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High starch-yielding Katuni cassava earns more for arid farmers

Arid and semi arid region farmers can grow a well performing new cassava variety required for starch extraction by Machakos county factory.

Katune 990005, which has been developed by Kenya Agricultural and Livestock Organisation, performs well in dry regions and produces more a good quality and quantity of starch which Kiara Agro Limited factory is looking for.

The cassava factory Director Pinal Patel says the variety is more marketable to starch-sourcing companies to meet the demand for the product.

“Katune 990005 variety is more marketable. Because it produces white starch after processing, more consumers prefer this colour, which they associate with purity,” he said.


Kenya imports about 25 tones of various forms of starch to meet the demand in the shelf, baking, breweries, binding glue, among other sectors.

Increasing the production locally would save the country millions of shillings while given local farmers an alternative source of revenue.

KALRO has not officially given the quantity yield per acre for Katuni variety. Going per similar breeds released recently, productivity is between 23 tonnes per acre to 28 tonnes per acre production.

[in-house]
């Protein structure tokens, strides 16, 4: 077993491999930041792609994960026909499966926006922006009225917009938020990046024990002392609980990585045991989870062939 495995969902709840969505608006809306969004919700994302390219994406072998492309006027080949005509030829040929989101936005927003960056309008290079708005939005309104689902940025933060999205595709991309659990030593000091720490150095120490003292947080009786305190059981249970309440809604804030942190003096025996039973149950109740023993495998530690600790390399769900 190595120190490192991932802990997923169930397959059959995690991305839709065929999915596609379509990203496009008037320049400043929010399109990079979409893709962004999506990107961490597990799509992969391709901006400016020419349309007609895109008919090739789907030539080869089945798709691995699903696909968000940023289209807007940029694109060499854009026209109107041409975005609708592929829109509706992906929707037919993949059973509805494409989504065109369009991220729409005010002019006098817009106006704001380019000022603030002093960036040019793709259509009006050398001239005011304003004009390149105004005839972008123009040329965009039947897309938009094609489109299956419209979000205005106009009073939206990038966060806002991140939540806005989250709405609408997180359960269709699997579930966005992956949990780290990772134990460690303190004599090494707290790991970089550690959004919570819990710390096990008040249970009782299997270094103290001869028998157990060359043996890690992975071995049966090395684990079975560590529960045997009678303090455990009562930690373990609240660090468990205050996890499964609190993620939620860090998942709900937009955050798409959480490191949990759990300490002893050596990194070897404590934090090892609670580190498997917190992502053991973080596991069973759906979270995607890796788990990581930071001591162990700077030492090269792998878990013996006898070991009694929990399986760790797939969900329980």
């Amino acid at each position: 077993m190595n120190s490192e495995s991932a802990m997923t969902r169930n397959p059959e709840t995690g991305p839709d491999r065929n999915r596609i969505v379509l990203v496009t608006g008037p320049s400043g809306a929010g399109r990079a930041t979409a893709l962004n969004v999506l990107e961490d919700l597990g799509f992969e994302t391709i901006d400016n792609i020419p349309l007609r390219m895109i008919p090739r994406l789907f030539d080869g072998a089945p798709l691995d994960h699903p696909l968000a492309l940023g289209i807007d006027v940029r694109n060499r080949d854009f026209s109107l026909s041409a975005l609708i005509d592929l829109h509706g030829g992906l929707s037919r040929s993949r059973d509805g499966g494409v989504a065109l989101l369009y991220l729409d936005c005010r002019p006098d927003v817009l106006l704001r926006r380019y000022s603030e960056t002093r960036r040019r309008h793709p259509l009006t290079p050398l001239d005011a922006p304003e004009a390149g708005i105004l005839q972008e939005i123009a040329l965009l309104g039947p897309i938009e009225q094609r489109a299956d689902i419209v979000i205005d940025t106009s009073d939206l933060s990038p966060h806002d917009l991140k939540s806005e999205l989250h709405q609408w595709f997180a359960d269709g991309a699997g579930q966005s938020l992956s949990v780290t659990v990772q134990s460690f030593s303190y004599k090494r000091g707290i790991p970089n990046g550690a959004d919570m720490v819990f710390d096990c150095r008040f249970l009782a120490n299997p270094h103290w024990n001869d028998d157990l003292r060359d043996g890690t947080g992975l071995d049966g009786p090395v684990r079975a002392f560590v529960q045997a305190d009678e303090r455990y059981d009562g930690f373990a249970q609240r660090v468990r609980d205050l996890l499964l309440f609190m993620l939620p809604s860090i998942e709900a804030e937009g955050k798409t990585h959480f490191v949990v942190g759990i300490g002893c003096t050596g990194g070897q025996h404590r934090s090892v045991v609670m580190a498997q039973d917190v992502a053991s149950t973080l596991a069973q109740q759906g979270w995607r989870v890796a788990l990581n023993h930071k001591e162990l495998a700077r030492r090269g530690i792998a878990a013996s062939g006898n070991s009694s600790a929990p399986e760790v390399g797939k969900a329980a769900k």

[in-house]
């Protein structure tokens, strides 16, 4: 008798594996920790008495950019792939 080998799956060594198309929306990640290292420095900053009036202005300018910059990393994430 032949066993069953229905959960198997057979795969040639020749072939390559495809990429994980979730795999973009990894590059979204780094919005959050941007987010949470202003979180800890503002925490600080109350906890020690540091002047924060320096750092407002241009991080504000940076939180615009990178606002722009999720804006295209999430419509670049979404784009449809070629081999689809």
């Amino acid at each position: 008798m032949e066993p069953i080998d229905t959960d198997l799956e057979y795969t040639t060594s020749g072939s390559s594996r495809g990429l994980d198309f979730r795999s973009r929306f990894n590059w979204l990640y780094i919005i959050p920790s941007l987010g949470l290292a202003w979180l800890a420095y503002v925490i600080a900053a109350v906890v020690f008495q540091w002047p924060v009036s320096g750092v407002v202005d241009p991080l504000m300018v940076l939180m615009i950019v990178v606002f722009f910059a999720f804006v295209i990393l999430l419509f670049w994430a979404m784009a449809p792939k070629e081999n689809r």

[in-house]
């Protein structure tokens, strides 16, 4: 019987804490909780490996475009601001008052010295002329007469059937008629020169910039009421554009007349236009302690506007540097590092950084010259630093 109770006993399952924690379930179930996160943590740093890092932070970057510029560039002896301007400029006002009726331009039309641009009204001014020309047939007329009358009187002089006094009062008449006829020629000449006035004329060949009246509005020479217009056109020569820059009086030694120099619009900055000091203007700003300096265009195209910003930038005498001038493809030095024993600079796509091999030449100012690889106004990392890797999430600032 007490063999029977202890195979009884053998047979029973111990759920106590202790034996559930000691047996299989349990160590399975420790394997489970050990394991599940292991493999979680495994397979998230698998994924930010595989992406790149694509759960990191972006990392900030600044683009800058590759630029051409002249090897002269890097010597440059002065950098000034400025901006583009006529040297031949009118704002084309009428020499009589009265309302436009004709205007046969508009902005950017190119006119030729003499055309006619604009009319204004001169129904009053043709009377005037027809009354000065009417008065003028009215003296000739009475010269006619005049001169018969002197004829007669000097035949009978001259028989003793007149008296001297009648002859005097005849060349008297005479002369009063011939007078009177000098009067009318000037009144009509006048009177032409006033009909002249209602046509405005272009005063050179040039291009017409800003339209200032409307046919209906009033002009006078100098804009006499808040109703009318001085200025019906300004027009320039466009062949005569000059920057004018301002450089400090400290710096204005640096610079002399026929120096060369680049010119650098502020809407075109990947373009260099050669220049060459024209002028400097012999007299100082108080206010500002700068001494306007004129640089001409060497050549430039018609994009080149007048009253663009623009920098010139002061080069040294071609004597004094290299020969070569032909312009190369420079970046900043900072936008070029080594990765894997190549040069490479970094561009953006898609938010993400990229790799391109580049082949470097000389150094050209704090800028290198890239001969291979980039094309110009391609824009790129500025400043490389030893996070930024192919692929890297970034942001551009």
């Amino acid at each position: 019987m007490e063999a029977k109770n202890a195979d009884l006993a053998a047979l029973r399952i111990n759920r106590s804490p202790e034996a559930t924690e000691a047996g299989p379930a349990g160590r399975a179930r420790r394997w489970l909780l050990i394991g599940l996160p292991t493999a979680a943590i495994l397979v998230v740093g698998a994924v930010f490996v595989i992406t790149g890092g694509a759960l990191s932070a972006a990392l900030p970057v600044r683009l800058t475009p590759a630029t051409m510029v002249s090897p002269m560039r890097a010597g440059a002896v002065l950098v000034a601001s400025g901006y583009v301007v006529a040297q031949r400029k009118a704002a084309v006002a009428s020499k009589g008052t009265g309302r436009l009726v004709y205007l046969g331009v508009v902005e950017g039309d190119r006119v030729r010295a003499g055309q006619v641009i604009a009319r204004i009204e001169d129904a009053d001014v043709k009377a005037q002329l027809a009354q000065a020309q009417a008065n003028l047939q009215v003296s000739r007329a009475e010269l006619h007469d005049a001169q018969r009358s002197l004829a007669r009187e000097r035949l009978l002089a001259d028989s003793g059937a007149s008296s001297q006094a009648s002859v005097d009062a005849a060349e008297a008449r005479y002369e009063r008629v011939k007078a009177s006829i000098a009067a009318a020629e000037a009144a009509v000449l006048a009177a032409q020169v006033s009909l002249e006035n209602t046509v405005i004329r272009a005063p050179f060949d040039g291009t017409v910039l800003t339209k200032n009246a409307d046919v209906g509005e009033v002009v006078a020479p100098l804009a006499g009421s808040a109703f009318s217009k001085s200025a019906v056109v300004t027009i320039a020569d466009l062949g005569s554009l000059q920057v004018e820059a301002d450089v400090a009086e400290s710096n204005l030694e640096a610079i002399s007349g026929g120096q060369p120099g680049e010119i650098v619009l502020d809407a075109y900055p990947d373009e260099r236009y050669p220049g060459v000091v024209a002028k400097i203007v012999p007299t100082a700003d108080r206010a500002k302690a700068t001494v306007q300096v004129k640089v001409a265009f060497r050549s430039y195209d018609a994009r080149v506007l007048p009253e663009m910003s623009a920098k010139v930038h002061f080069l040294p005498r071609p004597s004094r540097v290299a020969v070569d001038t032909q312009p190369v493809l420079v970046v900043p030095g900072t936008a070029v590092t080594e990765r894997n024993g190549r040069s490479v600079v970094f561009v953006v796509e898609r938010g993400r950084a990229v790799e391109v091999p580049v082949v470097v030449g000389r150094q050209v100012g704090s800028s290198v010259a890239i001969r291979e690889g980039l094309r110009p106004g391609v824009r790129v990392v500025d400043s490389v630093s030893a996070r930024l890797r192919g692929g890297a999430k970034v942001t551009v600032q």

READ ALSO: Machakos factory looking for cassava

The company buys starch at an average of Sh5 per kilo. Six kilogrammes of unprocessed starch release one kilogramme of starch.

A farmer produces 25 tonnes of Katuni from one acre, they would earn up to Sh25,000.

“My experience and research have shown that cassava have more starch if harvested during dry seasons. Planting should coincide with rains, while harvesting should be done when it is dry. A lot of water in the soil leads to loss of starch o even up to 40 per cent,” the director said.

READ ALSO: Cassava cakes rake in cash for Vihiga youth group

Thika 5 breed has more starch than katune, but the earlier cassava is brown, therefore, less searched for by white-loving consumers.


To ease collection of raw cassavas from the few farmers already producing the crop, Patel has allowed them to group themselves. Collection is done from one point after and payment made. the buying from the groups also cuts middlemen channels, who he says reduce earnings for the farmers.

He says the big challenge he is facing is the random production of the crop, since farms just want cassava without paying much attention to planting variety.

For more details, please contact Oluoch on +254720251441.

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